United Kingdom Ravel, Mahler, James MacMillan: National Youth Orchestra of Scotland, Christoph-Mathias Mueller (conductor), Jane Irwin (soprano), Worcester Cathedral, 11.8.2011 (RJ)
Most of the major concerts of the Three Choirs Festival follow a well-tried pattern, but this contribution by The National Youth Orchestra of Scotland – on their ever visit to the Festival – was refreshingly different and challenging. Themusicians were directed by a Swiss conductor with impeccable credentials having previously worked with the Gustav Mahler Jugendorchester under Claudio Abbado.
Mr Mueller judged the acoustics of Worcester Cathedral perfectly in Ravel’s Rapsodie espagnole. The music of Prélude à la nuit seemed to emerge from the mist and retained a sense of delicacy until the end with the woodwind providing some evocative sounds. Similar restraint was exercised at the start of the Malagueña with its quicker rhythms until the trumpets made their presence felt and the whole orchestra joined in for a brief show of strength. However an exemplary cor anglais solo calmed things down and led back to the muted rhythms of the opening. The Habanera was taken a shade too slowly for my taste, as if the conductor was anxious not to diminish the impact of the lively Fera, which concludes the work. This was marked by a lively carnival atmosphere onto which the shadows of the night were to intrude. This was an exquisite performance with restrained playing and excellent phrasing in all sections of the orchestra.
Mr Mueller also held the orchestra in check in Mahler’s Lieder eines fahrenden Gesellen; and not once did the instruments overwhelm the singer, soprano Jane Irwin. It was interesting to compare this version of this early Mahler work with his setting for baritone with piano accompaniment which I had heard live last month. Despite the vastness of the cathedral the performance was surprisingly intimate with the singer able to project the words right to the back where I was sitting. The transition from grief to delight in the wonders of nature in the first song was well expressed while in Ging heut’ morgen über’s Feld the emotions were reversed as joy soon changed into wistfulness. The third song with its stuttering trumpets and trombones upset the atmosphere of melancholy calm and was an altogether disturbing and frightening affair. There were more hints of the music Mahler would go on to write in Die zwei blauen Augen with its forlorn funeral march. Jane Irwin’s singing was intensely moving in this with the accompanying violins sounding like a wordless chorus. The music eventually melted away.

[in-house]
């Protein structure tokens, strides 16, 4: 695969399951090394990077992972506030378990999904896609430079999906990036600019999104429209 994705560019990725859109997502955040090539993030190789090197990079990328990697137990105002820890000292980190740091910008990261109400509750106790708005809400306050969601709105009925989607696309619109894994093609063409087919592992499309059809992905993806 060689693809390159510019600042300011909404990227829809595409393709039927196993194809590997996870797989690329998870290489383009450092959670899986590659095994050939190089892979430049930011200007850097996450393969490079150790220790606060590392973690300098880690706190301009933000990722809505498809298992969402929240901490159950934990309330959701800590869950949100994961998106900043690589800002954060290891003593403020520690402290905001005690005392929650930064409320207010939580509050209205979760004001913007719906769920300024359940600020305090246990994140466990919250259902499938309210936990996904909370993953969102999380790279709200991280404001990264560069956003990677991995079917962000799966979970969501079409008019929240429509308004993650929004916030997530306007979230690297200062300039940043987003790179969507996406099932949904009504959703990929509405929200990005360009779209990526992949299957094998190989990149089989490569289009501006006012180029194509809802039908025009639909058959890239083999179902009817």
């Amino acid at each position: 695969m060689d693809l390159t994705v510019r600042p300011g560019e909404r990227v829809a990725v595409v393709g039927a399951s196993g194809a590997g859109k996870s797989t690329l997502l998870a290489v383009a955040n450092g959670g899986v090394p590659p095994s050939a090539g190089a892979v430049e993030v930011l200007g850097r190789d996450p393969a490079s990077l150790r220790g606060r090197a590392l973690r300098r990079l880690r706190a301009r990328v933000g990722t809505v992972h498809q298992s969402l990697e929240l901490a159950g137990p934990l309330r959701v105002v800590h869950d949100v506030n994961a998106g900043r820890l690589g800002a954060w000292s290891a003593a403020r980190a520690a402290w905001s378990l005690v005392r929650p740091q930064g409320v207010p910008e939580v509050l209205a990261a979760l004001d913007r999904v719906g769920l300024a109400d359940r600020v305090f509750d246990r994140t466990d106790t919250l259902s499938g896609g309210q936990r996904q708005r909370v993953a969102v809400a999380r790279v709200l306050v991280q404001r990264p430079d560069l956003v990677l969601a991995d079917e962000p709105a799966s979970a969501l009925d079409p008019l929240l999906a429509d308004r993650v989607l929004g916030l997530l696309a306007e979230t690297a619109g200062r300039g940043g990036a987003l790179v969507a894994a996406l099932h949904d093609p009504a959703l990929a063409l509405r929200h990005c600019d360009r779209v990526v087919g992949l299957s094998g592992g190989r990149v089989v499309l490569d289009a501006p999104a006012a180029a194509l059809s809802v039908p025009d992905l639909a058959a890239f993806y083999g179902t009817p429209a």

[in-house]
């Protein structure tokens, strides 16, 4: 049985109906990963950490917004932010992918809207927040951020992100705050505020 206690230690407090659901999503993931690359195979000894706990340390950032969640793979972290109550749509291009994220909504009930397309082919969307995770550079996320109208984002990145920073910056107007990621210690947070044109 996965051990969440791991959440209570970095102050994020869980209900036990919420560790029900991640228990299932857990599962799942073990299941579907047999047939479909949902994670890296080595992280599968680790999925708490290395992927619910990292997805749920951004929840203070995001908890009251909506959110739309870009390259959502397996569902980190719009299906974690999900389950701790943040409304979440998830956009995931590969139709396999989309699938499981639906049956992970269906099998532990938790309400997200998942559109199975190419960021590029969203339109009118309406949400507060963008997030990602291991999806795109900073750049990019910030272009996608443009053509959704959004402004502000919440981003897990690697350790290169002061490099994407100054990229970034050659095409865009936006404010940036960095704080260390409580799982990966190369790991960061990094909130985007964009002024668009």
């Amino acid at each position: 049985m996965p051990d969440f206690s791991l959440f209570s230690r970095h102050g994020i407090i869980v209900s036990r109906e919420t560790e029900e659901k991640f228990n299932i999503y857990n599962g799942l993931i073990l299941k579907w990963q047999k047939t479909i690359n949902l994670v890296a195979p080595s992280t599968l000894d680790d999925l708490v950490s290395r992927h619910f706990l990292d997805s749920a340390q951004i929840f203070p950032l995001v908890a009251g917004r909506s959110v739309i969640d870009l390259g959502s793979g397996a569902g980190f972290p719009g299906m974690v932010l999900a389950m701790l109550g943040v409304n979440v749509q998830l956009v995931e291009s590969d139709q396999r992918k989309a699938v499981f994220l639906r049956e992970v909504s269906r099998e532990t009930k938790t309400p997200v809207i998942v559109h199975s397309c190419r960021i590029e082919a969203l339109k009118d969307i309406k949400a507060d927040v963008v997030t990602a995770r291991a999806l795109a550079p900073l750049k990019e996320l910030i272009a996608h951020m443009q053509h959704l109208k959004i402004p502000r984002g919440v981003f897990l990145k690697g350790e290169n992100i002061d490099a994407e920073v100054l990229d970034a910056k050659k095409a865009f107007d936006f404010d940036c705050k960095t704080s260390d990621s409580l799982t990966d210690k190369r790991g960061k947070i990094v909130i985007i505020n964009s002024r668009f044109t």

The NYOS deserve to be congratulated for even attempting Symphony No 3 by their compatriot James Macmillan; that they should try and succeed in impressing so many members of the large audience (not all of them Scots!) is a considerable achievement. This is a contemplative, melancholic work inspired by Shusaku Endo’s novel Silence, and the symphony begins and ends with a bar or so of silence. There are several references to Oriental music in the piece including the Japanese shakuhachi, the sound of which is imitated by three (western) flutes accompanied by marimba and cello harmonics, and in later passages which are inflected with microtones. The central sections are loud swirling passages in which the brass and percussion come to the fore interrupted by moments of intense desolation, which gradually takes over.
I will not make the mistake of making a critical appraisal of a complex work of this nature after only one hearing. However, I believe I am on safe ground in describing this performance as a tour de force by the National Youth Orchestra of Scotland who displayed enormous commitment, concentration and maturity in bringing it off with such aplomb. Christoph-Mathias Mueller is clearly a conductor-trainer of the highest order – a quality appreciated by his exhausted musicians who joined in the sustained applause at the end.
The performance was recorded for future broadcast by BBC Radio Scotland.